Royals reportedly 'really pushing to move Jose Guillen'

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Buster Olney of ESPN.com reports that “the Royals are really pushing to move Jose Guillen and continue to tell teams they will eat a lot of dollars.”
I’ll be shocked if the Royals can get any kind of decent prospect for Guillen, which is why I suggested last month they’d be better off simply dumping the 34-year-old designated hitter and handing his playing time to either Alex Gordon or Kila Ka’aihue.
Guillen had a big April, but he’s hit just .258 with a .385 slugging percentage over the past 58 games and batted .257 with a .415 slugging percentage in his first two seasons in Kansas City. He’s owed about $6 million for the second half, but even if the Royals are willing to eat that entire amount I can’t see any contenders wanting Guillen as an everyday player, let alone wanting him as an everyday player enough to part with something of value.
Meanwhile, Gordon and Ka’aihue continue to waste away at Triple-A despite ranking first and second among Pacific Coast League hitters in OPS. Gordon is hitting .338 with 1.054 OPS in 51 games. Ka’aihue is hitting .308 with a 1.052 OPS in 61 games. For comparison, Guillen has hit a combined .263 with a .743 OPS for his three-year Royals career. So instead of giving starts to two of the best hitters in the organization the Royals have kept them in the minors in the hopes of getting a low-level prospect for Guillen.

MLB suspends Tim Anderson for using the n-word

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This is weird.

As you no doubt recall, on Wednesday White Sox shortstop Tim Anderson hit a two-run home run off of Royals starter Brad Keller. Anderson celebrated by throwing his bat back towards his dugout. The next time Anderson stepped to the plate Keller threw a fastball at him. The benches emptied. Keller and Anderson were ejected, as was White Sox manager Rick Renteria.

Why Anderson was ejected was something of a mystery. He did not charge the mound. He did not throw a punch and he did not shove anyone or anything. At most you figure he said something intemperate and, sure, saying intemperate things can sometimes get you ejected. Only sometimes, of course, as many a blue streak-swearing manager has gotten a pass as long as he doesn’t say some magic words “Bull Durham” taught us about. But that’s usually the end of that.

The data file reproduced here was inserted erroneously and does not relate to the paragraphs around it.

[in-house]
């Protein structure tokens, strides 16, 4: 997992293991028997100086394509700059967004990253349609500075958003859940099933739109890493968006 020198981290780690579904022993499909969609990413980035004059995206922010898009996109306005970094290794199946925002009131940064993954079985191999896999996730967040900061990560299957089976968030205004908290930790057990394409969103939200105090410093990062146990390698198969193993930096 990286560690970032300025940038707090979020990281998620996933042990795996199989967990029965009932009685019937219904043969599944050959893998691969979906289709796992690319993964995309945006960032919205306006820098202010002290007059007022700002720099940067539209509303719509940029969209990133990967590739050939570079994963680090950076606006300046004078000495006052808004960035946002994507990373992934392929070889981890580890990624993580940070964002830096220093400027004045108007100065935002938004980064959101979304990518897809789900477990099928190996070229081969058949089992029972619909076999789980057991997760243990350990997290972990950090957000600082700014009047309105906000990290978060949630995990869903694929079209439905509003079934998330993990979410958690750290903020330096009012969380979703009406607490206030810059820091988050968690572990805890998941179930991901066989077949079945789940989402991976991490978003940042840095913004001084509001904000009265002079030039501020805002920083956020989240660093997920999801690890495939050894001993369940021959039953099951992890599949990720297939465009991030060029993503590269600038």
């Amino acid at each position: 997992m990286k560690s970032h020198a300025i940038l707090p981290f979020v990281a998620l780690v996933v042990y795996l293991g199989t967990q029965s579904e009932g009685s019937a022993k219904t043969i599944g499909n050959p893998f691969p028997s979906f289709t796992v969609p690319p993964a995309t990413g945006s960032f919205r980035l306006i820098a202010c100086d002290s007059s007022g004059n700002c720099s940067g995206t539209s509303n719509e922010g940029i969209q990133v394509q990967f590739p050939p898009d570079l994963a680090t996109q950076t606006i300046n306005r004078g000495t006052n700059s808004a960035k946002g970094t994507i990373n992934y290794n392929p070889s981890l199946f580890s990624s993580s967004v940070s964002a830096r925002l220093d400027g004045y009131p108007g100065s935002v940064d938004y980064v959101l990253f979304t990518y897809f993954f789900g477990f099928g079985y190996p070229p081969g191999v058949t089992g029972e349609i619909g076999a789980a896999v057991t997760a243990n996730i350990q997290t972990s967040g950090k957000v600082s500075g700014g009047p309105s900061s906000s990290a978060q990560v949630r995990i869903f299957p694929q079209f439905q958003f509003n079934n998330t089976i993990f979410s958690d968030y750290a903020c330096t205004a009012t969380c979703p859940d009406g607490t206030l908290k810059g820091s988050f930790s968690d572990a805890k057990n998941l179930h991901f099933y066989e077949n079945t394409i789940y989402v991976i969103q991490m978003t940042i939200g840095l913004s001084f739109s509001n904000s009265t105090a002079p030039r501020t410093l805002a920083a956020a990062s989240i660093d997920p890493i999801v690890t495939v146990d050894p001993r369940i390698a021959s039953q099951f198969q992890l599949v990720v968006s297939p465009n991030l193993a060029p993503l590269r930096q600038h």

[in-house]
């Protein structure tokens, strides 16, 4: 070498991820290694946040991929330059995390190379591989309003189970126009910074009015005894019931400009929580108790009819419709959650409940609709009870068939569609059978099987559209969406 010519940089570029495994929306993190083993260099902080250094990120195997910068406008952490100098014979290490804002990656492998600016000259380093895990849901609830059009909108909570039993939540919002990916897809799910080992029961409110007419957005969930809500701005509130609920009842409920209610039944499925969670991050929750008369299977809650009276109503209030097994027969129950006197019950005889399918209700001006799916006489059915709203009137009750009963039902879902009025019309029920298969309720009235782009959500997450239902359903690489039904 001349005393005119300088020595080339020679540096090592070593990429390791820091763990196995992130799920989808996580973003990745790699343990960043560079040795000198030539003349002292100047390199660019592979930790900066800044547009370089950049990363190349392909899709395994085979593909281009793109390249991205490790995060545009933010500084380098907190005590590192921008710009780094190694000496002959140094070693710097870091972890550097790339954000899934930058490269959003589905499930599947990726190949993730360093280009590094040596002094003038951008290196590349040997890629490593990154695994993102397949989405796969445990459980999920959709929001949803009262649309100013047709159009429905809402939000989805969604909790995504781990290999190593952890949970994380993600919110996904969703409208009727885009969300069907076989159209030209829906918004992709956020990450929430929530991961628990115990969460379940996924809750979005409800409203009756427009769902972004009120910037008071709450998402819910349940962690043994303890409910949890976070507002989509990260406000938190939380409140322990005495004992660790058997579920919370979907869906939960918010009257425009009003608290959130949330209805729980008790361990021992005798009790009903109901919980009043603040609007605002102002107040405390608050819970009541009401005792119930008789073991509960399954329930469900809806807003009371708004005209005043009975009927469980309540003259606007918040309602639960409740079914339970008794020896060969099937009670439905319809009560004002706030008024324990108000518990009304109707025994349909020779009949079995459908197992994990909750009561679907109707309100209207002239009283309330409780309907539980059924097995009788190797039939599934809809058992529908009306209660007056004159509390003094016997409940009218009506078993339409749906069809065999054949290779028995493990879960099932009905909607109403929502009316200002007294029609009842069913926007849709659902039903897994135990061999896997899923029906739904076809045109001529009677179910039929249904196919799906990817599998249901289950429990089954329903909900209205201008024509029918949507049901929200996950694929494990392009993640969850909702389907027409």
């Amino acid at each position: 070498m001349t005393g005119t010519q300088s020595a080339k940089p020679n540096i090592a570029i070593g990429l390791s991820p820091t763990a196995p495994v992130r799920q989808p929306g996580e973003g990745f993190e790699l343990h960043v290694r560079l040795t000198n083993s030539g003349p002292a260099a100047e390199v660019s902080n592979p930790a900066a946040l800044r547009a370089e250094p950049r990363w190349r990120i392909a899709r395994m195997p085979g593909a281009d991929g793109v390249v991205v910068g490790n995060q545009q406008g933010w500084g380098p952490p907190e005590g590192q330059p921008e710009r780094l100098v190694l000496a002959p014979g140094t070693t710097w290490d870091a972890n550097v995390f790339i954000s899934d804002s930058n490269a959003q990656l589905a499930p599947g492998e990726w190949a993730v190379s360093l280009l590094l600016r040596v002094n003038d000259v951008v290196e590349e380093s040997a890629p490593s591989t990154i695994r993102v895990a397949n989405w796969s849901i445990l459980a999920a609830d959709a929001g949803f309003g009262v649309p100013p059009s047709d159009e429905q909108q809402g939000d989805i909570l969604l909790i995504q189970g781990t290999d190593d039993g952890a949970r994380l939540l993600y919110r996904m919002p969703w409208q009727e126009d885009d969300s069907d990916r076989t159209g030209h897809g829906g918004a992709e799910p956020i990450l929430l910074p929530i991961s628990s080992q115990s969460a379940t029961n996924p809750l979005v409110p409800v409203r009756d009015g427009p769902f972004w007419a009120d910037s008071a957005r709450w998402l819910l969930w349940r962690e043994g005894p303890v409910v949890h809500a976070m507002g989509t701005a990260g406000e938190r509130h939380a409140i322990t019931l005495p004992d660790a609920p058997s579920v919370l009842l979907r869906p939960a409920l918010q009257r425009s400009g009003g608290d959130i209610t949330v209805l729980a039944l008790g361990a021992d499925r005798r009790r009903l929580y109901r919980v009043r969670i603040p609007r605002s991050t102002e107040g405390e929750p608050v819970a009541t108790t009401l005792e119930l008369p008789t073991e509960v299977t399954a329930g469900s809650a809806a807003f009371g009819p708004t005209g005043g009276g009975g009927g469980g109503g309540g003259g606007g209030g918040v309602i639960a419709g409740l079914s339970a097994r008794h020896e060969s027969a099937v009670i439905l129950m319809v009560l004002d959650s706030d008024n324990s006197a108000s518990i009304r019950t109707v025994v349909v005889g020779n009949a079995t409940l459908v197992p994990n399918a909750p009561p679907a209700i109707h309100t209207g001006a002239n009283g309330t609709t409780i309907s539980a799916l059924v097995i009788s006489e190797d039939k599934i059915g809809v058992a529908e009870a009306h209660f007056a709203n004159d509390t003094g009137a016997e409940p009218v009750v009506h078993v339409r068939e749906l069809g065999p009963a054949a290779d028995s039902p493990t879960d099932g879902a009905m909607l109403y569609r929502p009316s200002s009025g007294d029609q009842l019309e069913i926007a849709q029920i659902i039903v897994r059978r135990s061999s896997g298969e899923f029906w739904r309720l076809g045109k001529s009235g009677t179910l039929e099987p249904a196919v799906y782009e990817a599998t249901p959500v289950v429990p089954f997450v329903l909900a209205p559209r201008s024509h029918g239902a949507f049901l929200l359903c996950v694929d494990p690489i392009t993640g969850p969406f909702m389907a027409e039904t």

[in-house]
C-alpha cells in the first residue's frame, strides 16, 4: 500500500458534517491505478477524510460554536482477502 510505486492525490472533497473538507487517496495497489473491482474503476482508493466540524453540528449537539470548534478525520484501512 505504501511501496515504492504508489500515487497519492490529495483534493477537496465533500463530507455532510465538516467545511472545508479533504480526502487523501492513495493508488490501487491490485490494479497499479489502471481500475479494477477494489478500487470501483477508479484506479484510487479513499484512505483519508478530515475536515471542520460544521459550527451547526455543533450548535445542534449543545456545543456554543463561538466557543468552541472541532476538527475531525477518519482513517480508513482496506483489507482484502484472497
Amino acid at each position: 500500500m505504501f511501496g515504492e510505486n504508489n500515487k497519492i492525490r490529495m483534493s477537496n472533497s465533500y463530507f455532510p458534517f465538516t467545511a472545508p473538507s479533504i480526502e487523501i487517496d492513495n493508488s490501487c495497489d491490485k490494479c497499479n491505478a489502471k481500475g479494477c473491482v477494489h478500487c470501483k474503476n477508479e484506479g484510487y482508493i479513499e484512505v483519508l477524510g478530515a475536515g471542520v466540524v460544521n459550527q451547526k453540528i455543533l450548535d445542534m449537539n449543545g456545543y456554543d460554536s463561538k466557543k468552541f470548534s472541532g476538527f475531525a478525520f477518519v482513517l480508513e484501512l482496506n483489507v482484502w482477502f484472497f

MLB just announced via press release that Keller has been suspended for five games for throwing at Anderson. We’ve argued that that’s too light a sentence for pitchers in the past, but let’s leave that aside for now. What’s interesting is that Anderson has been suspended too. For one game.

Why? Major League Baseball’s press release merely says “for his conduct after the benches cleared.” Which isn’t very helpful as, again, there was nothing apparent in his conduct that seemed to warrant a suspension. Before the release came out, however, Jeff Passan reported that it was “language”:

I can’t recall a player ever being suspended merely for “language” before. Guys drop F-bombs and say aggressive things to one another fairly often when tempers flare, but that’s not the stuff of suspensions. What has been the stuff of suspensions — two games, specifically — are homophobic slurs, with players such as Kevin Pillar and Matt Joyce, among others paying the price for saying such things. There has been no report at all, however, that Anderson said such a thing. And, if he did, why would he only get one game?

There’s gotta be more to this. A player getting one game just for cussing makes no sense. If we hear any more about it, we’ll certainly provide an update.

UPDATE: And here it is:

Again, specifics definitely matter, and I presume we’ll get them soon, but I strongly suspect that this is a case where Anderson, who is black, used a word that is historically acceptable when used by and among black people and always unacceptable when used by non-black people. If that is the case, MLB has thrown itself into the insanely controversial and likely indefensible position of presuming that it can and should police a black person’s use of that term. I hope I’m wrong about this, but I feel like I’m not.

UPDATE: Nope, I’m not.

Bold move, MLB. But not a wise one I don’t think.

And it goes without saying that you all had best mind yourself in the comments on this one.